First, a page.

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Married Marines graduate from Parris Island boot camp together

Marine Corps privates JuliMarie Winston and Jamil Winston Jr. attended boot camp at Marine Recruit Training Depot Parris Island at the same time.
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Marine Corps privates JuliMarie Winston and Jamil Winston Jr. attended boot camp at Marine Recruit Training Depot Parris Island at the same time.
Marine Pvt. Jamil Winston Jr. (left) and his wife Marine Pfc. JuliMarie Winston (right) graduated from Marine Corps Recruit Depot on May 17, 2024 after going through boot camp together. (Photo courtesy of Jamil C. Winston)

Marine Corps privates Jamil Winston Jr. and JuliMarie Winston are a husband and wife who prove that the couple that trains together can stay together. Both graduated on May 17 from boot camp at Marine Corps Recruit Depot Parris Island, South Carolina, just in time for their first wedding anniversary in June.

“I’m very thankful for this experience,” Jamil said in a recent Marine video. “I’ll never trade it for anything else in my life. Being a Marine with my wife as well has been the best experience so far.”

Earlier this year, they both shipped out to Parris Island, where they were assigned to Golf Company, 2nd Recruit Training Battalion.

“We had a lot of influence on each other enlisting,” JuliMarie said in the video. “We are very motivated with each other, so just pushing each other a lot and never giving up was a big part.”

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Because they were assigned to separate platoons, boot camp marked the first time since they were married that they would spend a significant amount of time away from each other.

“Saying goodbye to each other when we got to boot camp was very hard, just knowing that I’m not going to be able to be around him and talk to him every day like how we’re used to really sucked.,” JuliMarie said.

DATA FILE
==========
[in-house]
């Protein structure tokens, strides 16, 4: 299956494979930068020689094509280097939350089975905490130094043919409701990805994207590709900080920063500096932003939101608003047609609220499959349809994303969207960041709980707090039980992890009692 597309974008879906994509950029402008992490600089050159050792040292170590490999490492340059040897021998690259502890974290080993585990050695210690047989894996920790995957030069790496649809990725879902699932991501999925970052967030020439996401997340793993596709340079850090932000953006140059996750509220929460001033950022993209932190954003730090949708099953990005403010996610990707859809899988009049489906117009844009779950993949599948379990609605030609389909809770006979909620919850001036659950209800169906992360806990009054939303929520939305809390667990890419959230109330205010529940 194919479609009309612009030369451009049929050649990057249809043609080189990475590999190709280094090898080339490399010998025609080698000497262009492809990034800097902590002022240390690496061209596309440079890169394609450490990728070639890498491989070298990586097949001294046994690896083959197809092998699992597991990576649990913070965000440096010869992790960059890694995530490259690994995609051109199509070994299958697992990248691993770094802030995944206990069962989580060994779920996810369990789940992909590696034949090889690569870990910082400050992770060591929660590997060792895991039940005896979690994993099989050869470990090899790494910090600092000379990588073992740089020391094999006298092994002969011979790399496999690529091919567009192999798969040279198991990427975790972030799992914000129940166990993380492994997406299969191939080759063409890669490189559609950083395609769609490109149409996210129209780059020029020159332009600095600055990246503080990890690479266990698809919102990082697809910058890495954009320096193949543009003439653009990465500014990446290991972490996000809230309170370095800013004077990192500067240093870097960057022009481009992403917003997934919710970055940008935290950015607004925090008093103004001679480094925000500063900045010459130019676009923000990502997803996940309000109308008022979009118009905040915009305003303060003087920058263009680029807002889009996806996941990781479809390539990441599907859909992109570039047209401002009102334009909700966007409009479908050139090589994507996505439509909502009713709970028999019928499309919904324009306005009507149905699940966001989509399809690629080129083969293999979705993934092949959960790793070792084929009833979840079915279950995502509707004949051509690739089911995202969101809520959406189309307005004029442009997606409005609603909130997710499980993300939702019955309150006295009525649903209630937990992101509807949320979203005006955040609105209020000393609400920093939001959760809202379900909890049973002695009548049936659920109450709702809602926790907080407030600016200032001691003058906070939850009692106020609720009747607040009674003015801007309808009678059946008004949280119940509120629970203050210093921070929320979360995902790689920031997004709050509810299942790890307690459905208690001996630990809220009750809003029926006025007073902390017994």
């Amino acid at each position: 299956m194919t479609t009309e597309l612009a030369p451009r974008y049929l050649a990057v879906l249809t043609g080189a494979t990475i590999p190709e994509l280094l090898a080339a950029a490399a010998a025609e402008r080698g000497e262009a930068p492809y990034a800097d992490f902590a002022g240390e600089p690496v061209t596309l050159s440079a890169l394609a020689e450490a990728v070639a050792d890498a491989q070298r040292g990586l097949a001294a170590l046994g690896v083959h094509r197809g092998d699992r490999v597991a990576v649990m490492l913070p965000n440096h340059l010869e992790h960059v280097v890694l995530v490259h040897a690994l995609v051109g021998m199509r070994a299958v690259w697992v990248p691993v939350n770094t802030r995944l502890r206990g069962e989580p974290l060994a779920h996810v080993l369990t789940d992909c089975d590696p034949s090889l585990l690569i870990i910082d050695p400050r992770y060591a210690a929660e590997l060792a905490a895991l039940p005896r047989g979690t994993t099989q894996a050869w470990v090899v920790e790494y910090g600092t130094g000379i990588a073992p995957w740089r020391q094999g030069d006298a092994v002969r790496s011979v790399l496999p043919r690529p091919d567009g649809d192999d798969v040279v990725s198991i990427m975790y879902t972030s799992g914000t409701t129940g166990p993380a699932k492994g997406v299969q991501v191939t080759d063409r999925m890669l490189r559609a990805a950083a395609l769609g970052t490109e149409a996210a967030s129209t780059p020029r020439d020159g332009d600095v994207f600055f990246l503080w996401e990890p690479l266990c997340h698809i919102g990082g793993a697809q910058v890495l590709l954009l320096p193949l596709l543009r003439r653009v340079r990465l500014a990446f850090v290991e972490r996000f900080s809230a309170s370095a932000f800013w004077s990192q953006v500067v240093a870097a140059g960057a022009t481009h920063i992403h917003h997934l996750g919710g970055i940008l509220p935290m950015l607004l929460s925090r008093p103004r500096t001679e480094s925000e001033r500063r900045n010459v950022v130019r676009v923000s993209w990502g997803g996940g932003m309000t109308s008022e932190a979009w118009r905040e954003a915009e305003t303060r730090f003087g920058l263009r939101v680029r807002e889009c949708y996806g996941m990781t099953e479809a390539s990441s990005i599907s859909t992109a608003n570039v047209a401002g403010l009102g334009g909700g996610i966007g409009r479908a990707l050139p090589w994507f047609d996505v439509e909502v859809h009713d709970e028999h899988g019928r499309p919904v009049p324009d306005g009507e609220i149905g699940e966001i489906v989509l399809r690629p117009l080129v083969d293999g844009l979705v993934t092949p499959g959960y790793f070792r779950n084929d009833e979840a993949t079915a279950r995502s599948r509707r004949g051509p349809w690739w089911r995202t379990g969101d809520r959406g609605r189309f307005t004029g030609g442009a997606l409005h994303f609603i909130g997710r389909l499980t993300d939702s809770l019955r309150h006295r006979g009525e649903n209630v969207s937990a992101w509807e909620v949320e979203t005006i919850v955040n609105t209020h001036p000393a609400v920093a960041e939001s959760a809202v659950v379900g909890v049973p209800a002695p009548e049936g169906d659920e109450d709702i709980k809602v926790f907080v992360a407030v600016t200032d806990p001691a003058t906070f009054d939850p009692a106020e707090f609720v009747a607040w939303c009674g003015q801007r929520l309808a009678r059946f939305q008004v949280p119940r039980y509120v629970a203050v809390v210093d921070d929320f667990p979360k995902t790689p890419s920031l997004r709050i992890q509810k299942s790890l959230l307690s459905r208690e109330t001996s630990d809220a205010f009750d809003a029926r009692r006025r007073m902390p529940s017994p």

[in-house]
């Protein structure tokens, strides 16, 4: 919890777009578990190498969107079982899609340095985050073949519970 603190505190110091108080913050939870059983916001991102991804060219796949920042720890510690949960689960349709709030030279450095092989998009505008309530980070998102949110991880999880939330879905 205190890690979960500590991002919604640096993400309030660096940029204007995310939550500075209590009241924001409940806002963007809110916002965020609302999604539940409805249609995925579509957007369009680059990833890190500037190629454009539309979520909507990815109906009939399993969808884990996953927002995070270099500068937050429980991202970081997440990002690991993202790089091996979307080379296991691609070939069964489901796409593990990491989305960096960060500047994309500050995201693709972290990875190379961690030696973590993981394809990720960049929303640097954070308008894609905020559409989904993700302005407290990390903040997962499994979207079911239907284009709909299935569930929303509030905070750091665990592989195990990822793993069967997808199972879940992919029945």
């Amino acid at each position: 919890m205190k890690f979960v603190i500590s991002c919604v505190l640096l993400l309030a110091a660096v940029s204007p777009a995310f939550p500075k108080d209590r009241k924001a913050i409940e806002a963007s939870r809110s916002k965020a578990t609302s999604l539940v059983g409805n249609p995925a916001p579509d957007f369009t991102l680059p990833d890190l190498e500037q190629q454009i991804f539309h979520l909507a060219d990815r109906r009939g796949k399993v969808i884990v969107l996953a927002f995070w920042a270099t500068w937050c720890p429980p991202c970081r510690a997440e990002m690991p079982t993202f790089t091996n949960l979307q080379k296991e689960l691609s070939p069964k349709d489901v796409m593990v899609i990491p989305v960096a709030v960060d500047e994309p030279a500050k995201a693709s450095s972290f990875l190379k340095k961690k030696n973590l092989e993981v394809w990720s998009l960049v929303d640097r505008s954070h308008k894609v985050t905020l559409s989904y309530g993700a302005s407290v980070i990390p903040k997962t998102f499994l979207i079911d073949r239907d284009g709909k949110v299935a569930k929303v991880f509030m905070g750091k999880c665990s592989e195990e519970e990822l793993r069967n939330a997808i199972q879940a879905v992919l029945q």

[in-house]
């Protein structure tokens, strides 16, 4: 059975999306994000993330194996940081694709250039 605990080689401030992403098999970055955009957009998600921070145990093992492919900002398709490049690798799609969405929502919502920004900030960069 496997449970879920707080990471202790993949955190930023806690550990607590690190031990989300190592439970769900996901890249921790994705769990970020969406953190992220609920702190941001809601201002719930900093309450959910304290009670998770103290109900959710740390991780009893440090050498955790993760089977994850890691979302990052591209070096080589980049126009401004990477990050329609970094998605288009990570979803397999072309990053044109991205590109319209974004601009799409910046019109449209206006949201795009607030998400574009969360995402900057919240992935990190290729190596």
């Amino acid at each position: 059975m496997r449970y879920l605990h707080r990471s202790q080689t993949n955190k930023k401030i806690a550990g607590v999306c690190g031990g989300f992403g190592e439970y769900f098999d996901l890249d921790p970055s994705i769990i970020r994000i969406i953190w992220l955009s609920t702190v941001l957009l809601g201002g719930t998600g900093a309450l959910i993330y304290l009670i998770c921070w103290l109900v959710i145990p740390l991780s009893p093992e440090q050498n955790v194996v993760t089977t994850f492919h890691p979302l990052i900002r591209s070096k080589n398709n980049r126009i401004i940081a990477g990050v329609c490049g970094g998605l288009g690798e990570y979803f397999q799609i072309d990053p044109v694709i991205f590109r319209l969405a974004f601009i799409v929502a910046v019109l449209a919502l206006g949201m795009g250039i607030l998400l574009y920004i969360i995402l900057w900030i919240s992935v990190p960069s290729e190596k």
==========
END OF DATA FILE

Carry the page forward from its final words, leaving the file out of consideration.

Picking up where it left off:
In the video released by the Marines that chronicles the pair’s experience, JuliMarie said getting used to the screaming and chaos of recruit training was quite a challenge, but she was able to adjust. Jamil said both he and his wife were able to stick it out and stay highly motivated because they knew that “failure was not an option.”

The couple also enjoyed a healthy competition to see which of them could excel further during recruit training.

“It was to see who could score higher, shoot better on the range; who runs faster; who can do pull-ups, push-ups – it’s always a competition,” JuliMarie said, “I’m winning the competition, of course.”

Even though they were physically apart, the couple thought of each other during the rigors of recruit training. During many difficult moments, Jamil said, he thought about how he needed to keep going for his wife.

“Whenever I saw my wife in passing, it really boosted my motivation and got me through any bad thought or negativity that was in my mind,” said Jamil, whose parents both served in the Marine Corps.

JuliMarie also thought about her husband during every second of The Crucible, the 54-hour capstone event of recruit training during which recruits face sleep deprivation, physical and mental exhaustion, and hunger as they face realistic combat training scenarios.

The Crucible was the toughest part of recruit training for JuliMarie, especially when she had to drag herself through the mud and carry ammo cans and water jugs.

“Every time I felt like I was going to give up, I just thought of him and how we need to make it to the end together,” she said.

Jamil also said The Crucible was the most physically taxing part of boot camp. “We just had to embrace the suck because you’re going through all what the Marine Corps did in the history of its life,” he said.

In mid-May, both  JuliMarie and Jamil  earned their Eagle, Globe and Anchor. Both said they now are looking forward to learning their military occupational specialty and joining an operational unit. Jamil said he also plans to use tuition assistance to attend college and he ultimately hopes to become an officer.

The couple said that their time in boot camp has drawn them closer together.

“I definitely do feel that our relationship is stronger now that we both share the title of U.S. Marine,”  JuliMarie said. “I can definitely see that we both can understand each other now that we’ve gone through the same thing for the last three months.”

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